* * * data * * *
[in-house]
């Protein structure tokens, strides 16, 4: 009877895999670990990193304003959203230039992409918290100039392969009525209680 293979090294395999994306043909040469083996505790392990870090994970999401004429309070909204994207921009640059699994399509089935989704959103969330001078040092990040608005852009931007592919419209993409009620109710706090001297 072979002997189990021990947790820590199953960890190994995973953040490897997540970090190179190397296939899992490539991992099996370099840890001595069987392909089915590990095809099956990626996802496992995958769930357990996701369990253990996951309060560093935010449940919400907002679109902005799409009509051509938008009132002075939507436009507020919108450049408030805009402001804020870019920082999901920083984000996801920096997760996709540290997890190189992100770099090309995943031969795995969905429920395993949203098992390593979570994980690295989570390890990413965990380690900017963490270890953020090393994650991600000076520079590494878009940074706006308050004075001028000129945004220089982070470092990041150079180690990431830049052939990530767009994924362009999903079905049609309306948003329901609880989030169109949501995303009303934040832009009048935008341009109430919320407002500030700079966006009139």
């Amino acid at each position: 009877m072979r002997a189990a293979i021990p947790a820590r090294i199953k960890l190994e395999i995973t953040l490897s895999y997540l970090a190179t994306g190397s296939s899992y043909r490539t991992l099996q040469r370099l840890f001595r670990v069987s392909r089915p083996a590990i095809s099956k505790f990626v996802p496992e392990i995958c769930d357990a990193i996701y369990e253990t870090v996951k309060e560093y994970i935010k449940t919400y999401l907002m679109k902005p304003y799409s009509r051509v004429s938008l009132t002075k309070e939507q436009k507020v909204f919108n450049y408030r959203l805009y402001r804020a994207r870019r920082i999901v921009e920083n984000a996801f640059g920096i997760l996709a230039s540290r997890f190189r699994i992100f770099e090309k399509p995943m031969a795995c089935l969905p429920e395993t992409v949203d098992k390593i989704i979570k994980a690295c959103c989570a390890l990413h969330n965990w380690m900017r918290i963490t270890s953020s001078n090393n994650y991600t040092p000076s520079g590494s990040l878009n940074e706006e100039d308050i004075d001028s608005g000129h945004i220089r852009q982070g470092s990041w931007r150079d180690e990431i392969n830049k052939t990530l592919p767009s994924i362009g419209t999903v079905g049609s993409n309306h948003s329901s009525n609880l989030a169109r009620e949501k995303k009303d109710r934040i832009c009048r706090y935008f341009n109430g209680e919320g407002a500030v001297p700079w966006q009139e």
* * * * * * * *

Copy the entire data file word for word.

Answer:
[in-house]
């Protein structure tokens, strides 16, 4: 009877895999670990990193304003959203230039992409918290100039392969009525209680 293979090294395999994306043909040469083996505790392990870090994970999401004429309070909204994207921009640059699994399509089935989704959103969330001078040092990040608005852009931007592919419209993409009620109710706090001297 072979002997189990021990947790820590199953960890190994995973953040490897997540970090190179190397296939899992490539991992099996370099840890001595069987392909089915590990095809099956990626996802496992995958769930357990996701369990253990996951309060560093935010449940919400907002679109902005799409009509051509938008009132002075939507436009507020919108450049408030805009402001804020870019920082999901920083984000996801920096997760996709540290997890190189992100770099090309995943031969795995969905429920395993949203098992390593979570994980690295989570390890990413965990380690900017963490270890953020090393994650991600000076520079590494878009940074706006308050004075001028000129945004220089982070470092990041150079180690990431830049052939990530767009994924362009999903079905049609309306948003329901609880989030169109949501995303009303934040832009009048935008341009109430919320407002500030700079966006009139």
């Amino acid at each position: 009877m072979r002997a189990a293979i021990p947790a820590r090294i199953k960890l190994e395999i995973t953040l490897s895999y997540l970090a190179t994306g190397s296939s899992y043909r490539t991992l099996q040469r370099l840890f001595r670990v069987s392909r089915p083996a590990i095809s099956k505790f990626v996802p496992e392990i995958c769930d357990a990193i996701y369990e253990t870090v996951k309060e560093y994970i935010k449940t919400y999401l907002m679109k902005p304003y799409s009509r051509v004429s938008l009132t002075k309070e939507q436009k507020v909204f919108n450049y408030r959203l805009y402001r804020a994207r870019r920082i999901v921009e920083n984000a996801f640059g920096i997760l996709a230039s540290r997890f190189r699994i992100f770099e090309k399509p995943m031969a795995c089935l969905p429920e395993t992409v949203d098992k390593i989704i979570k994980a690295c959103c989570a390890l990413h969330n965990w380690m900017r918290i963490t270890s953020s001078n090393n994650y991600t040092p000076s520079g590494s990040l878009n940074e706006e100039d308050i004075d001028s608005g000129h945004i220089r852009q982070g470092s990041w931007r150079d180690e990431i392969n830049k052939t990530l592919p767009s994924i362009g419209t999903v079905g049609s993409n309306h948003s329901s009525n609880l989030a169109r009620e949501k995303k009303d109710r934040i832009c009048r706090y935008f341009n109430g209680e919320g407002a500030v001297p700079w966006q009139e």